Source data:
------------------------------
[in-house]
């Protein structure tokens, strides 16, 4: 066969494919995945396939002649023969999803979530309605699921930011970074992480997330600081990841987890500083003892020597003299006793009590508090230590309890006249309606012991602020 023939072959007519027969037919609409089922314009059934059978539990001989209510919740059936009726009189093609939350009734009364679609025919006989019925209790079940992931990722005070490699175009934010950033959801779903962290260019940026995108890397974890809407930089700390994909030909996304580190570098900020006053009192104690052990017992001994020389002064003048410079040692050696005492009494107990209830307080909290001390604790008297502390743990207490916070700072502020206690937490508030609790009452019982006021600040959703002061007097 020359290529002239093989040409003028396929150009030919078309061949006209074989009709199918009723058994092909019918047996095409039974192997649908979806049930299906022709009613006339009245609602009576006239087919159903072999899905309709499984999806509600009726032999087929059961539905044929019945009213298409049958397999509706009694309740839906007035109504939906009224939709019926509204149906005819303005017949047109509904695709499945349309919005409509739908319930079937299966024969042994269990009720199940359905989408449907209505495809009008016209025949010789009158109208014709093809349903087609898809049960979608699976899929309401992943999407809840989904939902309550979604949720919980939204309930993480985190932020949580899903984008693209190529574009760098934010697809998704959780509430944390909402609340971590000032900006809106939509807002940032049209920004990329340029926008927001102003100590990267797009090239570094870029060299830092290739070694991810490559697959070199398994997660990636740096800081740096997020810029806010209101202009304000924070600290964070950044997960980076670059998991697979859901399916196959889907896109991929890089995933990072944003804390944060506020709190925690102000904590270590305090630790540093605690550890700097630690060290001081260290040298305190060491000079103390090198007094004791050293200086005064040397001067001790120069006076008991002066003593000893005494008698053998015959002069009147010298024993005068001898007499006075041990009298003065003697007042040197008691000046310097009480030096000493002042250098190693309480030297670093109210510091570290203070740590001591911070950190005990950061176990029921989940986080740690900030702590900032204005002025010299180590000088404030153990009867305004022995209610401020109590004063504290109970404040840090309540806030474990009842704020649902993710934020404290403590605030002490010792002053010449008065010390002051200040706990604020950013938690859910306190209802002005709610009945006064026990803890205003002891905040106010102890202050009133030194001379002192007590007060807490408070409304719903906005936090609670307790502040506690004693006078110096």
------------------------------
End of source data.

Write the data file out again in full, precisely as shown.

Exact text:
[in-house]
């Protein structure tokens, strides 16, 4: 066969494919995945396939002649023969999803979530309605699921930011970074992480997330600081990841987890500083003892020597003299006793009590508090230590309890006249309606012991602020 023939072959007519027969037919609409089922314009059934059978539990001989209510919740059936009726009189093609939350009734009364679609025919006989019925209790079940992931990722005070490699175009934010950033959801779903962290260019940026995108890397974890809407930089700390994909030909996304580190570098900020006053009192104690052990017992001994020389002064003048410079040692050696005492009494107990209830307080909290001390604790008297502390743990207490916070700072502020206690937490508030609790009452019982006021600040959703002061007097 020359290529002239093989040409003028396929150009030919078309061949006209074989009709199918009723058994092909019918047996095409039974192997649908979806049930299906022709009613006339009245609602009576006239087919159903072999899905309709499984999806509600009726032999087929059961539905044929019945009213298409049958397999509706009694309740839906007035109504939906009224939709019926509204149906005819303005017949047109509904695709499945349309919005409509739908319930079937299966024969042994269990009720199940359905989408449907209505495809009008016209025949010789009158109208014709093809349903087609898809049960979608699976899929309401992943999407809840989904939902309550979604949720919980939204309930993480985190932020949580899903984008693209190529574009760098934010697809998704959780509430944390909402609340971590000032900006809106939509807002940032049209920004990329340029926008927001102003100590990267797009090239570094870029060299830092290739070694991810490559697959070199398994997660990636740096800081740096997020810029806010209101202009304000924070600290964070950044997960980076670059998991697979859901399916196959889907896109991929890089995933990072944003804390944060506020709190925690102000904590270590305090630790540093605690550890700097630690060290001081260290040298305190060491000079103390090198007094004791050293200086005064040397001067001790120069006076008991002066003593000893005494008698053998015959002069009147010298024993005068001898007499006075041990009298003065003697007042040197008691000046310097009480030096000493002042250098190693309480030297670093109210510091570290203070740590001591911070950190005990950061176990029921989940986080740690900030702590900032204005002025010299180590000088404030153990009867305004022995209610401020109590004063504290109970404040840090309540806030474990009842704020649902993710934020404290403590605030002490010792002053010449008065010390002051200040706990604020950013938690859910306190209802002005709610009945006064026990803890205003002891905040106010102890202050009133030194001379002192007590007060807490408070409304719903906005936090609670307790502040506690004693006078110096």